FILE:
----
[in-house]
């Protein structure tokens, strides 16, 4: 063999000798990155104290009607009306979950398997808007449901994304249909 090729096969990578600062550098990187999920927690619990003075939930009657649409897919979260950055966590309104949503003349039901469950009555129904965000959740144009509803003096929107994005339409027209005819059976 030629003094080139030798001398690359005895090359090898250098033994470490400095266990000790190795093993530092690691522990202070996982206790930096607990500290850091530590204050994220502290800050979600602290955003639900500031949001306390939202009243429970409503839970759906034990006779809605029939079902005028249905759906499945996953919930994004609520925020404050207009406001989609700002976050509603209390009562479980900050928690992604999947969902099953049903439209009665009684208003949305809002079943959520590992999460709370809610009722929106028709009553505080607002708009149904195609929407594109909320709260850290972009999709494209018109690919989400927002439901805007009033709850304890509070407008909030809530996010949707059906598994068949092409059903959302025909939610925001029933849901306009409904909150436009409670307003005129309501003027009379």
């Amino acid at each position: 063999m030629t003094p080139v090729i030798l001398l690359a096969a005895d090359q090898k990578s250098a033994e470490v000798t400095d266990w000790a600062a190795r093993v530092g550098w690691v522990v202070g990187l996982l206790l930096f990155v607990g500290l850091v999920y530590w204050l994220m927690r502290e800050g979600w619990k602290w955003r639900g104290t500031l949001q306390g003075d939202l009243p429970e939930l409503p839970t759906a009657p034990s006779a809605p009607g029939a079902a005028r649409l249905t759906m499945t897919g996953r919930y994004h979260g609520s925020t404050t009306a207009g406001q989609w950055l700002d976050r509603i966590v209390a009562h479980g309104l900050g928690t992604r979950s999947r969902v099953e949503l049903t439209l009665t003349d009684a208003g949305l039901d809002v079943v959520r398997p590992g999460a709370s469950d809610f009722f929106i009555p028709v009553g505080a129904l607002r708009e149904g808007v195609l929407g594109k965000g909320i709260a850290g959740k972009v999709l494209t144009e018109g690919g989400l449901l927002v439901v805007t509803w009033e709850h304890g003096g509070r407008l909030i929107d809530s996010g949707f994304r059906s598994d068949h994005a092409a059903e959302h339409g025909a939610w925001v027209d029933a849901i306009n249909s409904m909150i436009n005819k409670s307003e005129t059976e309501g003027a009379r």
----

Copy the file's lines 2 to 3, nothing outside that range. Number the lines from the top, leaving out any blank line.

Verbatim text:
């Protein structure tokens, strides 16, 4: 063999000798990155104290009607009306979950398997808007449901994304249909 090729096969990578600062550098990187999920927690619990003075939930009657649409897919979260950055966590309104949503003349039901469950009555129904965000959740144009509803003096929107994005339409027209005819059976 030629003094080139030798001398690359005895090359090898250098033994470490400095266990000790190795093993530092690691522990202070996982206790930096607990500290850091530590204050994220502290800050979600602290955003639900500031949001306390939202009243429970409503839970759906034990006779809605029939079902005028249905759906499945996953919930994004609520925020404050207009406001989609700002976050509603209390009562479980900050928690992604999947969902099953049903439209009665009684208003949305809002079943959520590992999460709370809610009722929106028709009553505080607002708009149904195609929407594109909320709260850290972009999709494209018109690919989400927002439901805007009033709850304890509070407008909030809530996010949707059906598994068949092409059903959302025909939610925001029933849901306009409904909150436009409670307003005129309501003027009379």
């Amino acid at each position: 063999m030629t003094p080139v090729i030798l001398l690359a096969a005895d090359q090898k990578s250098a033994e470490v000798t400095d266990w000790a600062a190795r093993v530092g550098w690691v522990v202070g990187l996982l206790l930096f990155v607990g500290l850091v999920y530590w204050l994220m927690r502290e800050g979600w619990k602290w955003r639900g104290t500031l949001q306390g003075d939202l009243p429970e939930l409503p839970t759906a009657p034990s006779a809605p009607g029939a079902a005028r649409l249905t759906m499945t897919g996953r919930y994004h979260g609520s925020t404050t009306a207009g406001q989609w950055l700002d976050r509603i966590v209390a009562h479980g309104l900050g928690t992604r979950s999947r969902v099953e949503l049903t439209l009665t003349d009684a208003g949305l039901d809002v079943v959520r398997p590992g999460a709370s469950d809610f009722f929106i009555p028709v009553g505080a129904l607002r708009e149904g808007v195609l929407g594109k965000g909320i709260a850290g959740k972009v999709l494209t144009e018109g690919g989400l449901l927002v439901v805007t509803w009033e709850h304890g003096g509070r407008l909030i929107d809530s996010g949707f994304r059906s598994d068949h994005a092409a059903e959302h339409g025909a939610w925001v027209d029933a849901i306009n249909s409904m909150i436009n005819k409670s307003e005129t059976e309501g003027a009379r």